Strategists may be getting increasingly bearish on the yuan but their words are failing to resonate with option traders who see very little chance of the currency falling to some of the most pessimistic levels forecast.
(Bloomberg) — Strategists may be getting increasingly bearish on the yuan but their words are failing to resonate with option traders who see very little chance of the currency falling to some of the most pessimistic levels forecast.
Societe Generale SA have penciled in a year-end target of 7.60 per dollar for the embattled currency while their peers at Bank of America see a slide toward 7.70 this quarter as a possibility — about 5% weaker than Friday’s 7.29 level offshore. However, option market pricing suggests there’s only a 0.2% chance of the latter level being hit over that time frame and just a 19% probability of the former.
The fact that implied volatility in the dollar-yuan pair, a measure of expected price swings, has started to decline suggests the People’s Bank of China is making some progress in its quest to slow a weakening in the currency. Options traders are now pricing in a 34% chance the yuan weakens to 7.40 per dollar by the end of this quarter compared to 45% at the start of the week.
“Investors are well aware that PBOC is scrutinising the pace of yuan depreciation and may not be keen to push for further upside in dollar-yuan now despite the string of poorer economic data implying a weaker yuan outlook,” said TD Securities strategist Alex Loo in an interview.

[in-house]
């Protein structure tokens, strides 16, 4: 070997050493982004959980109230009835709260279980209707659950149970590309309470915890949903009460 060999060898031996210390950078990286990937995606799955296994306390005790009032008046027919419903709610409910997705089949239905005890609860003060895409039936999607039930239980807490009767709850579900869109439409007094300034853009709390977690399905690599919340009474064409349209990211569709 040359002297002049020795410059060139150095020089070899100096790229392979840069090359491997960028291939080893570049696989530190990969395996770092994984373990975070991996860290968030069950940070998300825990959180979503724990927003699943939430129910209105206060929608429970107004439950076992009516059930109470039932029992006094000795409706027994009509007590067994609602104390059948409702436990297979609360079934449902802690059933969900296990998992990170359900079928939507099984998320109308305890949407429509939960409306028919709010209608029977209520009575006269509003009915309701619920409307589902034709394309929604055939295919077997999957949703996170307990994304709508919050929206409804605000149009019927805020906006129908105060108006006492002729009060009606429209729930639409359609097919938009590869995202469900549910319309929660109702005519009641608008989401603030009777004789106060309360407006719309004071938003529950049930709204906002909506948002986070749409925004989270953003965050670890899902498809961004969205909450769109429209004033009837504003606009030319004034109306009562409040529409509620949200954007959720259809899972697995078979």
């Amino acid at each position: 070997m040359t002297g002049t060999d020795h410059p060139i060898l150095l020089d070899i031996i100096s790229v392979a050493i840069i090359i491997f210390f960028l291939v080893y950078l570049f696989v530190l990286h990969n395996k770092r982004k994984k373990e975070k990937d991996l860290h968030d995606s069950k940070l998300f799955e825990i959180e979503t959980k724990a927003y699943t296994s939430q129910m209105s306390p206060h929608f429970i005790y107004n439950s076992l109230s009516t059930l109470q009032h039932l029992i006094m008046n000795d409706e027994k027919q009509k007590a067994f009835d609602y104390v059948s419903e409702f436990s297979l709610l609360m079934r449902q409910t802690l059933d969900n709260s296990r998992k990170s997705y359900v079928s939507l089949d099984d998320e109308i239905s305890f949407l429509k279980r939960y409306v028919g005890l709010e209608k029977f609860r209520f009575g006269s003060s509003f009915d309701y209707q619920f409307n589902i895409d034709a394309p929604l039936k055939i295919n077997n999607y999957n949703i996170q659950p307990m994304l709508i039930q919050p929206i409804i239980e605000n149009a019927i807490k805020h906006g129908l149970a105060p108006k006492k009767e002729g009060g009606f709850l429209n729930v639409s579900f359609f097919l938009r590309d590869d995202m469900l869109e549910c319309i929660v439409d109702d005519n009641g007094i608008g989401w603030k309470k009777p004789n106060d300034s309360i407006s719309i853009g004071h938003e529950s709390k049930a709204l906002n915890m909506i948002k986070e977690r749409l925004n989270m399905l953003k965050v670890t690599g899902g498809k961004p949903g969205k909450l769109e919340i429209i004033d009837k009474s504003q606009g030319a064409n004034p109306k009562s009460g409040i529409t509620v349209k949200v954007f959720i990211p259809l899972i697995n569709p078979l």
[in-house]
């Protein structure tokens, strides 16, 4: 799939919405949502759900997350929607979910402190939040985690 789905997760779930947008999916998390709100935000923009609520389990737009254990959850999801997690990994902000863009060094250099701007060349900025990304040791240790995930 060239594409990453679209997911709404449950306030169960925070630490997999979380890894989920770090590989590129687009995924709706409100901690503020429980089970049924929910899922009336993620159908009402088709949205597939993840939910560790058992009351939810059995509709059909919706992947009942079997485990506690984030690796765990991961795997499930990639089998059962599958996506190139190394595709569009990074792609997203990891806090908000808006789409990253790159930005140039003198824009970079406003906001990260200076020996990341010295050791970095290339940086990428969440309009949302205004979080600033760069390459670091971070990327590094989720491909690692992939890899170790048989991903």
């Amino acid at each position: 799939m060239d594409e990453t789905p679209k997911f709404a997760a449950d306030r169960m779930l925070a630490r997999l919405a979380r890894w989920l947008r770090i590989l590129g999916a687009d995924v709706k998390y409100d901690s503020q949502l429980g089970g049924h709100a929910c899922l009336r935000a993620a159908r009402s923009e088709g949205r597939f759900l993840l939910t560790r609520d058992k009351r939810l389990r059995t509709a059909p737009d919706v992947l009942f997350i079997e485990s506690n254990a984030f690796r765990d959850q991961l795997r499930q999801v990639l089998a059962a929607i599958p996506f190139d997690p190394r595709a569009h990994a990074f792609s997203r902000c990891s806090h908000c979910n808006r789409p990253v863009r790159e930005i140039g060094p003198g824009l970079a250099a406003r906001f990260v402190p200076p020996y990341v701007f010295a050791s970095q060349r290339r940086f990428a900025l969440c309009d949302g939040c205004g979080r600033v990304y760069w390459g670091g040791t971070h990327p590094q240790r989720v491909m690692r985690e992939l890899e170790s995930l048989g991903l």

Worries about China’s slowing economy and it’s widening interest-rate differential with the US have sent the yuan tumbling some 5% this year, though it has fared better against the currencies of other trading partners. The PBOC has introduced a variety of measures to slow the depreciation, including stronger-than-expected reference rates and urging state banks to buy the managed currency.
The onshore yuan slipped 0.1% Friday at 7.2882 per dollar.
“Traders are focusing on the short-term spot market movement, while analysts focus on long-term fears,” said Eddie Cheung, senior emerging markets strategist at Credit Agricole CIB in Hong Kong. “Everything is still about waiting, waiting for what measures China will push out and future trajectories of the US yields, the dollar and the Fed.”
–With assistance from Iris Ouyang.
(Adds comment. A previous version corrected the yuan target in the first deck headline.)
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